<img>tag? Why, by combining an XSL transform into an SVG image of course!
I stumbled across this old file in my archives:
If you run it e.g. in Chrome, it'll consume a load of CPU (and subsequently memory if you let it crank). I expect it'll do the same in any WebKit browser, and Opera's error message implies it has all the pieces to follow suit if I tweaked the file a bit.
It's not a significant security issue, but it's an interesting quirk. It works because SVG and XSL are both XML formats, and XSL can use a self-referential construct to operate on itself as the input document:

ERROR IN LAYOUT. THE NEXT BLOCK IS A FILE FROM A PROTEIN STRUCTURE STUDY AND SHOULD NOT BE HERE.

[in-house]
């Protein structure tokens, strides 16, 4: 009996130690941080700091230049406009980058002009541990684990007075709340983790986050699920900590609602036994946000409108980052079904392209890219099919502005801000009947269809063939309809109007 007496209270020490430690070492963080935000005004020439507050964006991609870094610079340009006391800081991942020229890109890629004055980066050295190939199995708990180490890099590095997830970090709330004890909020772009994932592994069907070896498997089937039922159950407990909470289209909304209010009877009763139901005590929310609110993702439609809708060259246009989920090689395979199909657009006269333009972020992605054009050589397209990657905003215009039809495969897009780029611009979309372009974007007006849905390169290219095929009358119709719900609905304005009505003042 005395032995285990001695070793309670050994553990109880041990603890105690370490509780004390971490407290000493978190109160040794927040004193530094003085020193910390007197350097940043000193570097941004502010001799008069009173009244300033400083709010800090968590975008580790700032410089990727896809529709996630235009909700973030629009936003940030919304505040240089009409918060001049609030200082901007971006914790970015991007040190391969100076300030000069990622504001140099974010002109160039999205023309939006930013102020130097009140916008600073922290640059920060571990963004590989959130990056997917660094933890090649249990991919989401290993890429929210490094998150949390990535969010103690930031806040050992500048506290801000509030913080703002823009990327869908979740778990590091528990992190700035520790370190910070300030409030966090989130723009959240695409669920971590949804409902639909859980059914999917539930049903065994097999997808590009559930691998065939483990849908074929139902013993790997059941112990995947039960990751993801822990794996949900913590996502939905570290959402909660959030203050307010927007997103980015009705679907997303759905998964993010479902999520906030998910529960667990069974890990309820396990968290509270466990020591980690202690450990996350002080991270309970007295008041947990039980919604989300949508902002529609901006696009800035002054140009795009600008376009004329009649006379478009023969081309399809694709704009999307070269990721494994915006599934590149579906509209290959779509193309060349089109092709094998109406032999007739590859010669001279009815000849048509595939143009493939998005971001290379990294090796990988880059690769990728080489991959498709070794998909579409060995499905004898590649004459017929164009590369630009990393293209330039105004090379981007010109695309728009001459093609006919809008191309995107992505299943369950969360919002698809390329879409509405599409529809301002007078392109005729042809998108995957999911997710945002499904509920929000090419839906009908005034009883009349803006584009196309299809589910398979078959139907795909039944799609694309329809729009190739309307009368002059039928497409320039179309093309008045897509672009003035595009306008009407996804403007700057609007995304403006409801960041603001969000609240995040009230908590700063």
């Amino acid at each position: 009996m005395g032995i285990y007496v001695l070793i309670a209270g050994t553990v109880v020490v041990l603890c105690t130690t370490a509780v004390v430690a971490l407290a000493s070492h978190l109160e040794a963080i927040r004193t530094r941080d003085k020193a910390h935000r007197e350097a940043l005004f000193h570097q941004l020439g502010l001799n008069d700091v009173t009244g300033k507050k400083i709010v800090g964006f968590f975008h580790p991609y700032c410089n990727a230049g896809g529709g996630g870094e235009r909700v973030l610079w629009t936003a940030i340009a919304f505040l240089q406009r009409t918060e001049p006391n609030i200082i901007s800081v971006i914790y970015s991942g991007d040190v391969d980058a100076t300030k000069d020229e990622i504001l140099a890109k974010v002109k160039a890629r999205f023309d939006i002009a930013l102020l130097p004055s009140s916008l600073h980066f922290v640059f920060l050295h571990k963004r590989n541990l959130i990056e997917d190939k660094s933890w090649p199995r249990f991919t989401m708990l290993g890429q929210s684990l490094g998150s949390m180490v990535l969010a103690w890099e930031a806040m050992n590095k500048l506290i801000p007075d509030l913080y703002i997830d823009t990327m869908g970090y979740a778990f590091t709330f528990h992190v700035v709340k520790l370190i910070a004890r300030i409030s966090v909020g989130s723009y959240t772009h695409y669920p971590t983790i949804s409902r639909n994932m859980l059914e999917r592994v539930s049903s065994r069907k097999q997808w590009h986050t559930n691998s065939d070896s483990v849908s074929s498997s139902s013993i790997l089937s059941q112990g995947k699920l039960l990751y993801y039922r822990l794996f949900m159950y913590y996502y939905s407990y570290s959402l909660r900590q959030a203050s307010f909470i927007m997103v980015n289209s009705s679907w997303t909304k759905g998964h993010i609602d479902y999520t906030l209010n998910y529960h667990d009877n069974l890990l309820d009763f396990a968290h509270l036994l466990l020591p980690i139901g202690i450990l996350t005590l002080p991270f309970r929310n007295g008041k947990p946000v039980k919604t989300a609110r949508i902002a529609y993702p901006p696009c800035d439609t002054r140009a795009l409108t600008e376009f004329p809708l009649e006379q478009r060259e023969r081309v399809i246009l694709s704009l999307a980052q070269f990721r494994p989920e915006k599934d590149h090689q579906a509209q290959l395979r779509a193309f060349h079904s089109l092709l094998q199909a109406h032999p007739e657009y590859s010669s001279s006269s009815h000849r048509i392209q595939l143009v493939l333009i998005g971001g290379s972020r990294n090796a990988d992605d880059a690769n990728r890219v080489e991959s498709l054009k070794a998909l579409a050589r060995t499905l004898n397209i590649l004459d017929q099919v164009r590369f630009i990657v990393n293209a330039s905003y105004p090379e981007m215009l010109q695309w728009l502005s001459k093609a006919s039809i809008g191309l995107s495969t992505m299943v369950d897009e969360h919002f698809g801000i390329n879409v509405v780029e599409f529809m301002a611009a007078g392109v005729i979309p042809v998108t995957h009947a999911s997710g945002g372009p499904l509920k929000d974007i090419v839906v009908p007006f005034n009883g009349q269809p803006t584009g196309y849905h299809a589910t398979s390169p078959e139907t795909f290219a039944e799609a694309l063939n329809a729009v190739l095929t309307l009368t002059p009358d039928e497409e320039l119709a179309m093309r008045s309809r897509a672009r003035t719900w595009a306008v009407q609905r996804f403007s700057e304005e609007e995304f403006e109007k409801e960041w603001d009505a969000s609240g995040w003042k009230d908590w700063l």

<?xml-stylesheet type="text/xsl" href="#stylesheet"?>
If the XSL output XML is valid SVG syntax, then it will render. So you can probably pull some crazy tricks to generate a complicated SVG on the fly! My sample file doesn't get that far; it simply deliberately runs an expensive stylesheet transform with a large output.
If anyone wanted to play with this, there may be interesting issues with the unusual context the XSL is executing in. What if you used
document()XPath function? What origin is used for security checks?, etc.